One of the wonders of the Olympics is its ability to bring people from all over the world together to celebrate in convivial competition. Actually being part of that seething throng of humanity is another matter: crowds at Vancouver’s fenced-in Olympic venues move with the velocity of mud, lineups are plentiful and tickets to events not priced out of reach by scalpers are scarce. The Canada Line built for the Games has proven brilliantly efficient, if you can squeeze on it. And thanks to the security fences that circle Olympic venues, early attempts to have your picture taken in front of the Olympic cauldron will contain at least 40 per cent chain link.
That’s unless you happen to be part of that set of people one was constantly seeing around the Games—stepping off tour buses clad in matching jackets, being ushered to boxes at hockey games. While hundreds of people queued up patiently at the Hudson’s Bay Company Superstore to stock up on red mittens, people with more famous faces were picking through the racks of freebies in the company’s airy “gift” room at the swank Loden hotel. John Hamm, Sandra Oh, Rachel Bilson and the Gretzky family all dropped by the penthouse and left wearing the gear (a swag suite rule), juggling as many bulging yellow Bay bags as they can carry. The giveaways were good for business: the Bay blanket coat by Smythe that Bilson was seen wearing during the Games sold out in the stores.
Special treatment wasn’t limited to movie stars. Corporate clients of Jet Set Sports, the American company with the lock on providing high-end Olympic hospitality, could likewise avoid the hour-long lineups outside the Russian pavilion in Science World, and sail into a private VIP room where talk was focused on Sochi 2014. (The only thing more prestigious than being on the ground floor of the 2010 Winter Games is being inside the next one.) Or they could travel to speed-skating events on a chartered Olympic bus, with retired American speed-skating champion Bonnie Blair providing the inside dish.
By macleans.ca - Sunday, February 28, 2010 at 9:00 PM - 13 Comments
Rod Black, Melissa Hollingsworth and plenty of figure skaters make the list
The death of Georgian luger Nodar Kumaritashvili is notably absent from this list. We at Maclean’s felt that such a tragic event had no place in such a lighthearted recap. Please see our magazine article, Who’s to blame, for our report on Kumaritashvili.
By Jaime Weinman - Thursday, February 18, 2010 at 3:00 PM - 2 Comments
The hit show ‘Modern Family’ never bothers to explain who’s interviewing the characters
In the original pilot script for Modern Family, the creators included a subplot explaining why the show’s three wacky families were being filmed documentary-style. The idea was that the interconnected families were the subject of a movie being made by a Dutch exchange student; he was going to have a backstory and fall in love with one of the regulars. But by the time the show made it to air, the documentary filmmaker was nowhere to be seen, and as Modern Family has grown into the biggest hit comedy of the season, the characters have never shown any awareness that they’re being filmed. Co-creator Steven Levitan (Just Shoot Me!) made it official in an interview with the Television Critics Association, saying that the presence of the documentarian “felt like an appendage, like we didn’t need it.” Modern Family is now a show that uses documentary film techniques but never bothers to explain why; that’s why Levitan calls it “a family show done documentary-style.”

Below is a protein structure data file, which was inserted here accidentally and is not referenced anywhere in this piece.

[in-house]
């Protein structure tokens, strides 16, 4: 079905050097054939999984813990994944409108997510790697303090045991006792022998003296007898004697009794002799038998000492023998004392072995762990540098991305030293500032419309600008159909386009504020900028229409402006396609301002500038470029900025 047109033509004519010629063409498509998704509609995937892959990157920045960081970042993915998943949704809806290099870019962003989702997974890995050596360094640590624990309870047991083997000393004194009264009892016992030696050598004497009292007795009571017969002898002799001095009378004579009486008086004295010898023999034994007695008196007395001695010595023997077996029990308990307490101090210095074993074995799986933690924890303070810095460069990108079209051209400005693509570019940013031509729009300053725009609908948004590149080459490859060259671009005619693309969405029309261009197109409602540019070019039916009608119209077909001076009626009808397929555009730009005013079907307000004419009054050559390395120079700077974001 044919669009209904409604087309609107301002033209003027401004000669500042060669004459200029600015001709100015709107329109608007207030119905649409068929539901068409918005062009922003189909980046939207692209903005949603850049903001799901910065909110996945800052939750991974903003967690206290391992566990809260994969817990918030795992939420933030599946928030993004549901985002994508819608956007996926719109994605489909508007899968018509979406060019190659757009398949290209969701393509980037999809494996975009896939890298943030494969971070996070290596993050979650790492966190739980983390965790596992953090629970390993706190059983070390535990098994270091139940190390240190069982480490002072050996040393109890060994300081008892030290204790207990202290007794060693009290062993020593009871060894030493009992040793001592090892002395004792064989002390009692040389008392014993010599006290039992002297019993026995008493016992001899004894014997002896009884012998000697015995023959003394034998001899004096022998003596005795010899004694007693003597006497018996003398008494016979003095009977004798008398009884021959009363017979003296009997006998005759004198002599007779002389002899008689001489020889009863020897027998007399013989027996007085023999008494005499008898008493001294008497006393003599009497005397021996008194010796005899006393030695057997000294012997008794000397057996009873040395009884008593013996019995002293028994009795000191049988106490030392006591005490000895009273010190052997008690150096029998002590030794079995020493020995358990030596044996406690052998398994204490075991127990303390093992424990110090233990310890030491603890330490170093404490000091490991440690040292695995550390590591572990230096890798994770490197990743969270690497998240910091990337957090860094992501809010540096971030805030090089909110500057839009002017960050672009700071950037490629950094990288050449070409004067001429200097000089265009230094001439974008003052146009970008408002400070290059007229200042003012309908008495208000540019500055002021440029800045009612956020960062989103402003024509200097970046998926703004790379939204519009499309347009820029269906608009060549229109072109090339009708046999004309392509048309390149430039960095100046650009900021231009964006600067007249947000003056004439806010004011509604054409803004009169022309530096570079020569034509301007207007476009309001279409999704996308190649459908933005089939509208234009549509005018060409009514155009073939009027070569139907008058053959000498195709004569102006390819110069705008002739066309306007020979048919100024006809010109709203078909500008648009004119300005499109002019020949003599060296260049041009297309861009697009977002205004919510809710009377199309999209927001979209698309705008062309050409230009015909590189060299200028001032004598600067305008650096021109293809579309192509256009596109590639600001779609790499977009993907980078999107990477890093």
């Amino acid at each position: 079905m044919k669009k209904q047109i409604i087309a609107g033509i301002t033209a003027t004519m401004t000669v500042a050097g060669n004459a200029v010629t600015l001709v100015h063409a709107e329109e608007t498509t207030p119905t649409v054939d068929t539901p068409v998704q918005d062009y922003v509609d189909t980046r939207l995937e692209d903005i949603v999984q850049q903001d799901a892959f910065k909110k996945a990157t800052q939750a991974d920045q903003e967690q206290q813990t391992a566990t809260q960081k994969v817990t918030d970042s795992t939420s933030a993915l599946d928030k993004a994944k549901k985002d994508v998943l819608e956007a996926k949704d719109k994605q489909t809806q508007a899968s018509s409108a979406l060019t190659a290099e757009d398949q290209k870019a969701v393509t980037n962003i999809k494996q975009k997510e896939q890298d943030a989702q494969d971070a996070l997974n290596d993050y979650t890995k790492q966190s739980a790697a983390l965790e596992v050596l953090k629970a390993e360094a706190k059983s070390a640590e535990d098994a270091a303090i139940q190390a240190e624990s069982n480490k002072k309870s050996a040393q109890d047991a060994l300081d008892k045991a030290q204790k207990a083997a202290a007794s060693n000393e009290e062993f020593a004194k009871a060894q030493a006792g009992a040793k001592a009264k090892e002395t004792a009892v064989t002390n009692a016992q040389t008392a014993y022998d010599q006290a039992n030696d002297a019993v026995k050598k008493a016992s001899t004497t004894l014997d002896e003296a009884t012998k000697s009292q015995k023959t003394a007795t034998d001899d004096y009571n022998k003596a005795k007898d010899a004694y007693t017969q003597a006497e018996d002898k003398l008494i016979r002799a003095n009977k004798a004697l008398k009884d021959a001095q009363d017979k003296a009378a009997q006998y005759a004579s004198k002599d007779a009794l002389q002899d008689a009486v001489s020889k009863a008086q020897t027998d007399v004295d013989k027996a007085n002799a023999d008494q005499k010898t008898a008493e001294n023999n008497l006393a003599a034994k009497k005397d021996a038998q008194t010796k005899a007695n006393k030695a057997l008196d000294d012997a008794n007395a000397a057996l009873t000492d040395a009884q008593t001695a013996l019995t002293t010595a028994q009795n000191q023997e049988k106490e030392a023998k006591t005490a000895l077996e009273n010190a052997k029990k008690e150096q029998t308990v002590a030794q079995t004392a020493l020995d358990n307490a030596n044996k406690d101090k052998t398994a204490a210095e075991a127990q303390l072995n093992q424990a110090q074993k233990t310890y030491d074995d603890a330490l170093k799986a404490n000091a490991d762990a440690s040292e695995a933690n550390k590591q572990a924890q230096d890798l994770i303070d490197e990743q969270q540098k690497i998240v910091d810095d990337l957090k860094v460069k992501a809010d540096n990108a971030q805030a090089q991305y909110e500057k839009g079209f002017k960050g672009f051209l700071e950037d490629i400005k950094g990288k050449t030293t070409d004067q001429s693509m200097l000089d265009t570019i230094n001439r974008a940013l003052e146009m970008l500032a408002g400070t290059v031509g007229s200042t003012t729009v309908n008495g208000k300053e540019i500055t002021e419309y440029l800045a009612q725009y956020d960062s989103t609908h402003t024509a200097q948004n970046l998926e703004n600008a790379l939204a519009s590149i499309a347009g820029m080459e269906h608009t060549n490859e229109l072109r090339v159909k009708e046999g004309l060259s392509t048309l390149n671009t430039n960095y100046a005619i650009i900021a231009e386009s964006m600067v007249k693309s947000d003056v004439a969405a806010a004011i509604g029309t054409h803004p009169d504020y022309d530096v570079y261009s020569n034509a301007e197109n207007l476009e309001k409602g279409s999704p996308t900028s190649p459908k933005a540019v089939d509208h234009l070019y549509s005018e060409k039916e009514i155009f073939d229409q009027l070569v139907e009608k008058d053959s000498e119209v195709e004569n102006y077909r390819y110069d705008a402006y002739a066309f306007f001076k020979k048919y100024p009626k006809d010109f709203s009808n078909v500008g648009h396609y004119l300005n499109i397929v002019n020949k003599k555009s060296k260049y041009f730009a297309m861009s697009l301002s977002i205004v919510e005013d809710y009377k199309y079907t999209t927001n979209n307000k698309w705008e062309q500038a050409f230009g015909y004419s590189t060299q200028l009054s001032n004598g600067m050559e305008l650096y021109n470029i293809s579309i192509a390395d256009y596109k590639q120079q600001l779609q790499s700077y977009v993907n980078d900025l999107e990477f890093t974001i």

The mock-documentary is a staple of modern U.S. and British comedy, whether it’s the early movies of Albert Brooks, films like This Is Spinal Tap, or both versions of The Office. But in most of those projects, there’s been some attempt to justify the style of shooting and to follow some of the rules of a real documentary. The documentarian was an onscreen character in Spinal Tap, and on the original version of The Office, the show did an episode in which the documentary actually was released (providing new problems for the characters). On the U.S. Office, people mention the presence of the camera, look in its direction, and even try to avoid being filmed at tense moments. There’s none of that on Modern Family, where the characters never seem to know they’re being filmed, and where Levitan has said he doesn’t want to imitate “families who let cameras in their houses in real life. I just can’t stand those shows.”
Even the “talking head” segments, where characters are interviewed about what’s going on in their lives, are done without any indication of who they’re talking to. On The Office, characters answer questions and even say things like “shut up” to the off-screen interviewer, but on Modern Family, the same scenes are almost like dream sequences where the stars express their feelings to no one in particular. Some people have complained about the refusal to justify the format; New Jersey Star-Ledger critic Alan Sepinwall wrote that the show needs to make up its mind whether the talking heads are real or fantasy, because “the current approach is just distracting.” But Levitan has said the documentary is “just our style of storytelling,” a device to reveal characters’ feelings.
By macleans.ca - Thursday, January 28, 2010 at 9:10 AM - 0 Comments
A week in the life of Yulia Tymoshenko
A week in the life of Yulia Tymoshenko